"You're not expected to know how to do the medical stuff but I help with loading and unloading, holding monitors; I like to help wherever I can, like making tea for the nurse," Laura said.
Sometimes the arrival of a male nurse and female pilot can produce some amusing results as on one occasion when a paramedic automatically tried to do a patient hand over to Laura, apologising profusely when he realised his mistake.
So what's it like working across the outback?
"You always pack lunch, take an overnight bag with a change of clothes and plenty of water," Laura said.
The weather is one issue; both the aircraft and the people inside can be heat affected on really hot days.
"You have to manage the heat challenges and decisions around fuel because there aren't many places. It's always good to have a back up plan and Coober Pedy is a good option," Laura said.
"In winter there can be turbulence from cold fronts and in summer it can be hot and turbulent with storm clouds. You have to work around those.
"You can't get caught up in the pressure of someone needing our help, it's always safety first and there's a doctor on call to talk on the phone and in small towns a clinic. On the stations it can be more time critical," Laura said.
"Some older patients are pilots too and like to ask questions. There's some nice moments like that."
About the RFDS
The RFDS has been saving lives in rural and remote Australia for more than 90 years.
The RFDS is the largest aeromedical organisation in the world; it operates a fleet of 79 aircraft located across 23 aeromedical bases across Australia - 21 aircraft are located in South Australia and the Northern Territory.
Today, the RFDS provides 24/7 emergency aeromedical and primary healthcare services to more than 330,000 Australians every year - that's someone every two minutes - be it an aeromedical evacuation, a GP and Community Health Nurse clinic, a telehealth call, a mental health or oral health clinic, or a child's immunisation.
The RFDS conducts 100 flights across Australia every day. On any given day, the RFDS will airlift 15 South Australians and eight Territorians to safety.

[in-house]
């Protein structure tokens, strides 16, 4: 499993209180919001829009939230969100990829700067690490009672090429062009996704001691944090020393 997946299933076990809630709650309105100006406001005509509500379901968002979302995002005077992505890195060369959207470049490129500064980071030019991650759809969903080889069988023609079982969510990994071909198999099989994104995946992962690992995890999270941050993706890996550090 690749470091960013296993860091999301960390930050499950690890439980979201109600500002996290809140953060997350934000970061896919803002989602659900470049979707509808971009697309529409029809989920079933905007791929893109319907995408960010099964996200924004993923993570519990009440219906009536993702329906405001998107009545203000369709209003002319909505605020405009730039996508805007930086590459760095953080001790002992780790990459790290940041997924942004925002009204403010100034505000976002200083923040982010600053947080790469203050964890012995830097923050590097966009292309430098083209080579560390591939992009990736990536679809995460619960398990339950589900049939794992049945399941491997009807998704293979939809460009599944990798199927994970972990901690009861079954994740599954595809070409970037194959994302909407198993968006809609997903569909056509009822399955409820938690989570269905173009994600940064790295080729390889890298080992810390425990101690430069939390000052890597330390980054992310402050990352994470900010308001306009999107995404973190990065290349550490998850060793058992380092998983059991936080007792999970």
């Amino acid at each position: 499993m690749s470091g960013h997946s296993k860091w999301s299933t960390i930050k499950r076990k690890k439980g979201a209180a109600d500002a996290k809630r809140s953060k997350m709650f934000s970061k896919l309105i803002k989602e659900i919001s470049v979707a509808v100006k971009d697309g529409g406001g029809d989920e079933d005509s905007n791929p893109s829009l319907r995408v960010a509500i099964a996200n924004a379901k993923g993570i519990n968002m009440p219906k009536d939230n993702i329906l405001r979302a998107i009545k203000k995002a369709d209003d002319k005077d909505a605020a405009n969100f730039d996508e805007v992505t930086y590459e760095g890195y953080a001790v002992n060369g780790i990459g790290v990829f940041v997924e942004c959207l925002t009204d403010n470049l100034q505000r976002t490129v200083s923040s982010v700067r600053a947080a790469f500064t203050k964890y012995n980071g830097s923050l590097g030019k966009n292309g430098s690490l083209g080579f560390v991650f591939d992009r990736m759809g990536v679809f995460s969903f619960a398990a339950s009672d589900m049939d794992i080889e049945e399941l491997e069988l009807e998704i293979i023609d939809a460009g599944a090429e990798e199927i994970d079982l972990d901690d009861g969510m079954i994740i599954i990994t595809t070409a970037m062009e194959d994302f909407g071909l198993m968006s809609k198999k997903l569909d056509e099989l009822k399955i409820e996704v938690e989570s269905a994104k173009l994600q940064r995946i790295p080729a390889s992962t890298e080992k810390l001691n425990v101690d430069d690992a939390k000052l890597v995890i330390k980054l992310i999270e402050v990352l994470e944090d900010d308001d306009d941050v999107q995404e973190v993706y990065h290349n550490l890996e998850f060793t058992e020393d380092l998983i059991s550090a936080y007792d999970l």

In addition to outback retrievals and aeromedical transfers, the RFDS delivers 'fly-in' GP health clinics, dental clinics and immunisation clinics in rural and remote communities. In SA these clinics are delivered from the RFDS Port Augusta Base.
Across four bases in SA/NT (Adelaide, Port Augusta, Alice Springs, Darwin), RFDS has a team of 46 pilots.
The RFDS relies on bequests, fundraising and donations to replace its 'flying intensive care units' - at a cost of over $10 million each.
About the RFDS Port Augusta Base
The RFDS SA/NT's state-of-the-art operations communications centre is located at Port Augusta Base, from which operations coordinators receive emergency calls, plan and assign all 24-hour emergency retrieval and inter-hospital transfer flights in SA/NT.
The Port Augusta Base is headquarters of the RFDS Primary Health Care Service, which serves an area of 840,000 square kilometres, providing comprehensive primary health care services to residents in the Far West and North West regions of SA. Services include digital health consultations, remote fly-in primary health care clinics offering specialist chronic disease, mental health, oral health, maternal health, breast cancer and community health nurses/clinicians.
In addition to our core of doctors, pilots, flight nurses, engineers and operations coordinators, allied health clinicians are based in Port Augusta.